# How to Calculate Required True Airspeed to maintain desired ground speed?

Working on programming my own E6B and am stuck trying to calculate the following problem from Sporty's E6B:

Given wind info and desired speed/course, what airspeed/heading should I have in order to maintain the desired speed/course mentioned?

Example:

Inputs:

• Wind Direction = 60
• Wind Speed = 14
• Desired Course = 43
• Desired Ground Speed = 100

Outputs:

• True Airspeed required = 113.5

I have already solved the required Heading part by doing the below (this is JS code):

windAngleRad = toRadians(windDirection - course);

tas = Math.sqrt(Math.pow(groundSpeed - headwind, 2) + Math.pow(crosswind, 2)); (THIS GIVES WRONG ANSWER)



toRadians/toDegrees do the obvious, Math.pow is exponent, Math.atan is arctan

I have seen images like the one below, which make it seem like I have everything I need, but I am not sure how to solve the theoretical missing side of this triangle (TAS & HDG).

Trigonometry is not my area of expertise, so I believe that is what I am missing here. The only reason I have the code above done is that I saw a breakdown of solving it online. People ask how to calculate GS from TAS but not the other way around... seems like required True Airspeed is not something people seem to be calculating very often.

With that being said, if anyone could help me understand how to solve this, I would greatly appreciate it.

• Your TAS formula is taking GS (green leg) and subtracting the wind) and then adding the crosswind^2. It seems to me that it should be GS^2 + wind^2. sqrt((green leg)^2 + (red leg)^2 ) Apr 22 at 19:46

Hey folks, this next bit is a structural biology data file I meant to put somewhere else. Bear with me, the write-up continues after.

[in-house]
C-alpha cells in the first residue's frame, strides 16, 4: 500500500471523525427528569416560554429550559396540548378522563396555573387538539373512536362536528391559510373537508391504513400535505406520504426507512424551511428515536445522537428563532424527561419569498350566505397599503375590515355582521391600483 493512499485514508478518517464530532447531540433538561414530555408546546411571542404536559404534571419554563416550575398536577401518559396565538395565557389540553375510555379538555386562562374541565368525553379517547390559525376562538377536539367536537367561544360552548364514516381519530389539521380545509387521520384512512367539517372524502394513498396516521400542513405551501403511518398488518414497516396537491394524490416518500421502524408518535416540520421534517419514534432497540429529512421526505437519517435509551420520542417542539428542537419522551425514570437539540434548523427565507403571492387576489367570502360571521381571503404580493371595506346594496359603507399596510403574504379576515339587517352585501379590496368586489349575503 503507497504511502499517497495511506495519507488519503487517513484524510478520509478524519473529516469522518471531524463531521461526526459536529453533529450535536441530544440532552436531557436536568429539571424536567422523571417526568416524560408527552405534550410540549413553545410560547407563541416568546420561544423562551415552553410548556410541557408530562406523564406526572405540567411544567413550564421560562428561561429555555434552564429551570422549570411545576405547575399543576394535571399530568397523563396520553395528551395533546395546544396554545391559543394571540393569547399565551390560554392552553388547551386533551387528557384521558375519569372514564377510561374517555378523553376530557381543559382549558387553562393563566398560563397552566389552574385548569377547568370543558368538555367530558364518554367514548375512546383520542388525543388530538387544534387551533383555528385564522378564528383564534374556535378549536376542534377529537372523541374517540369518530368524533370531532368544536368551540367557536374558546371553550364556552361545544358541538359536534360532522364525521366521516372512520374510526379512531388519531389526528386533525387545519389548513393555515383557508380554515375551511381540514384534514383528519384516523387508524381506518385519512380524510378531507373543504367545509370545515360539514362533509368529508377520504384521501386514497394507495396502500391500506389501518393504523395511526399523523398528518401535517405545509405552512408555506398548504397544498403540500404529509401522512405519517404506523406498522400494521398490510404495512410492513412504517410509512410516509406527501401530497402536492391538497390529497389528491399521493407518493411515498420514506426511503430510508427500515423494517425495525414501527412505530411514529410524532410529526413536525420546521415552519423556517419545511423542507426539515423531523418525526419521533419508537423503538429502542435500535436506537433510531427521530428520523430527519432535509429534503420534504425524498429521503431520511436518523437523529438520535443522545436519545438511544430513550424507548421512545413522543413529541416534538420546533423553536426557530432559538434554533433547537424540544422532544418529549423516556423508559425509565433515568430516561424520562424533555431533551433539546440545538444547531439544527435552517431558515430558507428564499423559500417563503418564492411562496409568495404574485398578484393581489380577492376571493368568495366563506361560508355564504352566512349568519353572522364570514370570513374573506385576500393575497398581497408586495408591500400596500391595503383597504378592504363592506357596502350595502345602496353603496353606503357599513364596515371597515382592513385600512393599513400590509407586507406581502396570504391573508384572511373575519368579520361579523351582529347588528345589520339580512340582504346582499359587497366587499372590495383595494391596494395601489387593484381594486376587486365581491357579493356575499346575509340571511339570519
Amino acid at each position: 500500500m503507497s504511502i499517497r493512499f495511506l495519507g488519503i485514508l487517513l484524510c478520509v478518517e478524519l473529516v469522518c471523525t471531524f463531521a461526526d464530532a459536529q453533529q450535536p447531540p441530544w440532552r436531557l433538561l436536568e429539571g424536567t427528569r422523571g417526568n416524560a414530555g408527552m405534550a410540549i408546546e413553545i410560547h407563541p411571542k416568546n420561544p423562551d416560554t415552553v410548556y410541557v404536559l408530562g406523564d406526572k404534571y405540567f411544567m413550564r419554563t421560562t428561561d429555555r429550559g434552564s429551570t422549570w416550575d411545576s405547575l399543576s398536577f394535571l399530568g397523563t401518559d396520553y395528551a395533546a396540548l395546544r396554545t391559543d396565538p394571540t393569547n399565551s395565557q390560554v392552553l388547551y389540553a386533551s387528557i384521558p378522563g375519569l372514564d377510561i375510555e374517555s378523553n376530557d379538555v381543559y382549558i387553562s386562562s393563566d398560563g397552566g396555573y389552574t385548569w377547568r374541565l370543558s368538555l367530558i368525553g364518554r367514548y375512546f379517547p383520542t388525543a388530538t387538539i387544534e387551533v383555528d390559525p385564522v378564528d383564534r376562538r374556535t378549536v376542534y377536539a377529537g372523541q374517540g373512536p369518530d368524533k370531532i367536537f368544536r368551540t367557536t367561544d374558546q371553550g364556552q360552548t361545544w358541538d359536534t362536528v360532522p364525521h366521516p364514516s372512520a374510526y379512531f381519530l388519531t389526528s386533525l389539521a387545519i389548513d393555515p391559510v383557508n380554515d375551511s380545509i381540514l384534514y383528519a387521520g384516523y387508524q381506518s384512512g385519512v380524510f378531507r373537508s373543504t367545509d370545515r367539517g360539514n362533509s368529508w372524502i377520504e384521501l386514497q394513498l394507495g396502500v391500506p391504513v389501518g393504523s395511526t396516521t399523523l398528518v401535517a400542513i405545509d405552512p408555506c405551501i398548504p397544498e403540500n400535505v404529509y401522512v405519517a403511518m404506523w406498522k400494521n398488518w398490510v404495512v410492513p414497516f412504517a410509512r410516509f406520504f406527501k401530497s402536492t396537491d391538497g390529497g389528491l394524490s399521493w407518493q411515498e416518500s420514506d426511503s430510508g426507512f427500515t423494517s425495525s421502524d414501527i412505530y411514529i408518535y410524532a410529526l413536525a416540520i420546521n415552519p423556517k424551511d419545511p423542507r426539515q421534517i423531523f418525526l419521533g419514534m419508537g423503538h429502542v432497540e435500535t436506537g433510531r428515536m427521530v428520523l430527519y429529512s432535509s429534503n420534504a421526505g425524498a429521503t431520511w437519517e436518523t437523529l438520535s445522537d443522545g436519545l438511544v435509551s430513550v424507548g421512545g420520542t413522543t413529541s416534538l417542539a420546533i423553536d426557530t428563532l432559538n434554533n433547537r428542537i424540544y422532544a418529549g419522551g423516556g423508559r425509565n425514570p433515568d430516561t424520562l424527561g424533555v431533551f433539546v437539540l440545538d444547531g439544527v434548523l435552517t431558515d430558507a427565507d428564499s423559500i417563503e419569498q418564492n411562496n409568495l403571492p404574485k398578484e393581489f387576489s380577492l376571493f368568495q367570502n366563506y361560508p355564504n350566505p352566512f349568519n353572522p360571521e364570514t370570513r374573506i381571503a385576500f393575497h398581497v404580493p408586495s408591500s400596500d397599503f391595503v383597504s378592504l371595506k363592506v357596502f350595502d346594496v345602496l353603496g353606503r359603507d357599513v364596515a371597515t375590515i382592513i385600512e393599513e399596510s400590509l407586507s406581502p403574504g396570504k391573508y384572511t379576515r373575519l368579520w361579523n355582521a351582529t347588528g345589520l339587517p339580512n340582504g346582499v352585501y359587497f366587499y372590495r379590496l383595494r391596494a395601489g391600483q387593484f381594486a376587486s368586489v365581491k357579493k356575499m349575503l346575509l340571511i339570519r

• @wbeard52 Pythagorean Theorem then? That doesn't give me the expected results. Wouldnt the Direction have something to do with it as well? Because wind speed could be in any direction, with you or against you but the direction would give you that info of "Hey that 15kt wind is slowing you down, buddy." Apr 22 at 20:13
• The "brute force" approach would be to simply calculate (x,y) coordinates for the tip of the green arrow (ground speed) using sin and cos, go from there to the origin of the red arrow and then you found yourself at the tip of the blue arrow. Of course, you have to account for compass headings pointing up at 0° and increasing clockwise and mathematical angles pointing right at 0° and increasing counterclockwise. Apr 22 at 21:28

I don't know if this will get you what you want. I programmed this a long time ago and don't remember why I did things the way I did and the code comments aren't very helpful now.

This image shows the inputs required to calculate various things involving wind triangles:

This image is the result I get using your parameters:

This code snippet is C++/CLI, but I think/ hope that it can be deciphered. I don't know why I used the law of cosines in this calculation. The angles have been converted to radians.

        double angle = 0;
angle = windDir - trueCrs;
if (angle < Math::PI)
{
angle = Math::PI - angle;
}
//Law of cosines
tas = Math::Round(Math::Sqrt(Math::Pow(windSpd, 2) + Math::Pow(gs, 2)
- 2 * windSpd*gs*Math::Cos(((angle)))), 0);

• I know C++ so yeah this is 100% readable. Also tested with numerous random inputs and they all match. Thank you very much! Also, I would be very interested in other aviation programming you did, it sounds awesome and more in-depth than what I was doing. Apr 22 at 23:00
• I'm glad I could help! In the case of the wind triangles, the program also draws them. The way I made the form, the drawing is quite small and depending on the parameters, the components can be hard to see, e.g., those in your question. There are a north arrow, wind vector arrow and course and heading lines shown in different colors. If you aren't aware of it, there is a website with formulas for calculating many things: edwilliams.org/index.htm The aviation formulary link is in the first sentence on that page. You might find something useful there. Apr 23 at 2:33